In Wake of Student Suicide, Dromm Demands Long’s Ouster

City Councilmember Daniel Dromm of Queens, who chairs the Education Committee. | DONNA ACETO

City Councilmember Daniel Dromm of Queens, who chairs the Education Committee. | DONNA ACETO

Out gay City Councilmember Daniel Dromm, who chairs the Education Committee, is calling for Michael Long, who heads the state’s Conservative Party, to step down as board chair of Holy Angels Catholic Academy in Brooklyn after a 13-year-old student there, Daniel Fitzpatrick, hanged himself on August 11.

The suicide came, the Daily News reported, after the youth was relentlessly bullied about his “weight, grades, and innocent heart.” The boy’s suicide note said the school did nothing to stop the bullying despite his pleading with school authorities. “I gave up,” Fitzpatrick wrote. “The teachers, they didn’t do anything.”

“Michael Long has been negligent in his duty to protect Daniel from bullying and, in fact, holds some responsibility for his death because of his long standing, staunch opposition to anti-bullying education,” Dromm said in a written release. “Mr. Long should not serve on any school board because of the hatred and malice he has shown toward many groups of people in our society but especially against lesbian, gay, bisexual, and transgender (LGBT) people.”

Council Education chair say Conservative Party chief should not lead school board

Dromm cited Long’s opposition to the state anti-bullying bill, the Dignity for All Students Act, that passed in 2010 over Conservative Party objections to including LGBT protections. An opponent as well of the Harvey Milk High School for LGBT youth, Long, in 2003, wrote, “What next? Maybe we should have schools for chubby kids who get picked on.”

Dromm called on Bishop Nicholas DiMarzio of the Diocese of Brooklyn to remove Long from his post at the school. Calls to the school were referred to the diocese. Calls to the diocese’s press office were sent to a mailbox that was full and not taking messages.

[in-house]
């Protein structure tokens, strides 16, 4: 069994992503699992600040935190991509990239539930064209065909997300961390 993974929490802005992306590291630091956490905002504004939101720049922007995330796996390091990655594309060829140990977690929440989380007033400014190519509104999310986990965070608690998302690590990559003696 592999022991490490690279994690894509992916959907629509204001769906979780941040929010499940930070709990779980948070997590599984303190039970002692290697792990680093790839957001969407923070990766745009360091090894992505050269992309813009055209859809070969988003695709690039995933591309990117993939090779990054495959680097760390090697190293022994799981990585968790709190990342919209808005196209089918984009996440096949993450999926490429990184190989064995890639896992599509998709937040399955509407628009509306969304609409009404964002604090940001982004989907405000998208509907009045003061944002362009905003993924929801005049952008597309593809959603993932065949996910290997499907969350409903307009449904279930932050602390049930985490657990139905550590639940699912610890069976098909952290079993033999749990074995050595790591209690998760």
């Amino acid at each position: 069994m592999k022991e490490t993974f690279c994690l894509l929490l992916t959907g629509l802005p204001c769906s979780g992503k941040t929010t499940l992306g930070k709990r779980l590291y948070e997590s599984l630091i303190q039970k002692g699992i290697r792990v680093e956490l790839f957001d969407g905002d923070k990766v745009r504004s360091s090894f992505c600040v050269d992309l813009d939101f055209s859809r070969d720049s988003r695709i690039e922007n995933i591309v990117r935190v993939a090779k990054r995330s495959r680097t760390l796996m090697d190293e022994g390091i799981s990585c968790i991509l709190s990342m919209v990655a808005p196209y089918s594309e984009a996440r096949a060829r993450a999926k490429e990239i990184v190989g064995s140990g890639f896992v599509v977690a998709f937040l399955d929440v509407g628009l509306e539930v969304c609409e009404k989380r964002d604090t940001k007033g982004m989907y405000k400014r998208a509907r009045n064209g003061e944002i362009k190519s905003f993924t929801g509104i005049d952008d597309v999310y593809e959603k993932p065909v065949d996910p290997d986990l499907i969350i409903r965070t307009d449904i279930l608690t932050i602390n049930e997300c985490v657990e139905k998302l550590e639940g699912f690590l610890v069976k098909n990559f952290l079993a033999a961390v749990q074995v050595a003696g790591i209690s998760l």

Long, in an extensive interview with Gay City News, said that Dromm “doesn’t know what happened here — all the work and care the teachers and principal gave to little Danny. We were aware Danny was a troubled kid. I’m not blaming him. We took him back. Thought we could help him. He was a good boy, but he really had lots of issues. Guidance counselors made recommendations that he get professional help and the family wouldn’t follow them. I’m not blaming them. Principal spoke to me. I’m not saying some kids didn’t make a face at him or there weren’t incidents. He was searching for someone to like him. He would latch on to someone and then they might push him away. He was failing badly and the principal called me in and said, ‘I’m going to call his father in and recommend he go to another school.’ The father agreed. He wasn’t coming back. Even his note he says he was happy he was leaving.”

Long said the school “has a whole anti-bullying program. We brought in the precinct. The teacher’s handbook includes it.”

As for his opposition to the state’s anti-bullying law, Long said, “I have opposed legislation that I believe sets up separate categories of people. We don’t need special legislation for skinny people or fat people. Bullying happens in every school. These teachers and this principal reacted to every incident with Danny or every other kid. The principal does intervene. She is caring. She knows every kid by first name.”

The boy’s father posted an anguished 18-minute video on Facebook (at mourning his son’s death and demanding that bullying end, including against gay kids.

Long, who tangled with this reporter over the city gay rights bill which Long as a councilmember opposed in the 1980s, said, “We have our differences. But no anti-gay stuff is going on in the school. If it was, it would be corrected. We won’t tolerate it.”

Howie Katz, who headed up the push for the state’s hate crimes law, said in an email message, “Mr. Long has consistently been the driving force against any piece of pro-LGBT legislation that we tried to pass in NY State. Fortunately, once the first bill (Hate Crimes) passed, his influence in blocking other bills became less and less effective. But he never stopped trying. Despite his comments about Councilmember Dromm, it is clear that no educational institution deserves to have this bigot on their board, especially as a chair.”

Asked about how the school community is feeling in the wake of the boy’s suicide, Long said, “We’re getting a lot of hate mail and threatening phone calls — including to any teacher they can identify. Every teacher has been intimidated. We’re organizing meetings with parents and teachers and hopefully pupils. Have social workers coming in.” He charged it was “unconscionable” for the Daily News to publish the boy’s suicide note identifying other students in it. “The sad part is there is a dead young man here who really needed help,” he said.

Dromm reacted to Long by saying, “They should have protected Danny. What did they do with the boys who were bullying him — the boys who were the problem? Nowhere have I seen what they did to punish the bullies. He seems to be re-victimizing Danny. Who is going to be held accountable for this failure?”

Dromm said in his release that he himself was bullied in his Catholic school growing up.